Literary Devices 101 – Point of View

bookstwoMorgueThis week we are going to discuss Point of View, otherwise referred to as POV. Basically POV refers to whom is speaking or narrating a particular piece. In other words, the point of view tells you who is speaking or whose perspective is being illustrated throughout a story. Point of view can change as different aspects of a tale are revealed or it can be fixed throughout the entire piece.

Most of the time you instinctively recognize the point of view as you read something even if you are not aware of it. This is fine for the average reader but it is not good enough for a writer! To write effectively you need to master using points of view and that starts with understanding what they are and how to recognize them.

First-person point of view tells a story through the voice of the speaker. You can easily recognize it because it uses the pronouns I, we, me, my, or mine. This type of point of view can get repetitive quickly but it can also make a reader feel like they are seeing through the eyes of a character.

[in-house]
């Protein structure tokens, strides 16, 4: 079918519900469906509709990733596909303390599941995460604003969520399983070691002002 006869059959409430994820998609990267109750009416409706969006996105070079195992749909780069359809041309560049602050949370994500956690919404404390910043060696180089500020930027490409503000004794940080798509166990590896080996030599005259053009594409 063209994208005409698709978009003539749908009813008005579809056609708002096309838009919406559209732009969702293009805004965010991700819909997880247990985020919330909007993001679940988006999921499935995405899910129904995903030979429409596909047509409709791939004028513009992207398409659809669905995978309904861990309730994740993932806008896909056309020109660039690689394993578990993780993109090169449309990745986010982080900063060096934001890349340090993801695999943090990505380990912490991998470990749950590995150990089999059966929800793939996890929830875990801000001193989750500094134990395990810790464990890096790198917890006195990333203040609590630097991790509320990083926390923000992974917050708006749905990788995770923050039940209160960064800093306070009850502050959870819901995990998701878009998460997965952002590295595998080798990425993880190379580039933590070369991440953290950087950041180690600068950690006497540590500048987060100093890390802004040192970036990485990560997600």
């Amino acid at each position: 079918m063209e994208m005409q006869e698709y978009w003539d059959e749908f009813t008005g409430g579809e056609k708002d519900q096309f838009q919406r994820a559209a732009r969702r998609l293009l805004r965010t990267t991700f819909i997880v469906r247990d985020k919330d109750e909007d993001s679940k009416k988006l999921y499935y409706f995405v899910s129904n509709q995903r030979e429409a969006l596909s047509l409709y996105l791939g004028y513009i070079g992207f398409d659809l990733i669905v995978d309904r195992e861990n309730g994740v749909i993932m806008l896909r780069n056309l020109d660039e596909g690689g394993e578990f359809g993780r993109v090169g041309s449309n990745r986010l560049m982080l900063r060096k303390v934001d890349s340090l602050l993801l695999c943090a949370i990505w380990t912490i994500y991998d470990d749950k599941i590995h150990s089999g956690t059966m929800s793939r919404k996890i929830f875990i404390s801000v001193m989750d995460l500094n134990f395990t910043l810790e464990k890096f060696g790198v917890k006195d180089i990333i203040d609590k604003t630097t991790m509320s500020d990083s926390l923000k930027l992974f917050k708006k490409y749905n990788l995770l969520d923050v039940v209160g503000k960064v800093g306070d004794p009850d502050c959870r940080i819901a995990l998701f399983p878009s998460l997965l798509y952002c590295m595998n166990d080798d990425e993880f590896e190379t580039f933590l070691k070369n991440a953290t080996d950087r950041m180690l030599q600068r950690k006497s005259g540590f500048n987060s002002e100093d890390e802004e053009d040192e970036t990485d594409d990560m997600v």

Second-person point of view uses the pronouns you and your and this gives the impression that the author is speaking directly to you, the reader. This point of view is not often used, but when it is you generally find that it’s intended to draw you into the tale and create emotions such as sympathy or even anger.

The third-person point of view uses he, she, it, or they. This point of view generally takes one of two forms, omniscient or limited. In third-person omniscient, the reader gets to know the thoughts of every character. In third-person limited, the reader only gets to see inside the mind of one characer.

As you can see, the use of pronouns is your largest clue as to the point of view of any given piece. Paying attention to your pronoun use will help highlight unintended point of view shifts. This is an easy problem to have, especially if you’re new to writing narratives or dialog. As a writer you should aim to use point of view with intention, knowing that it can either add to or detract from your piece.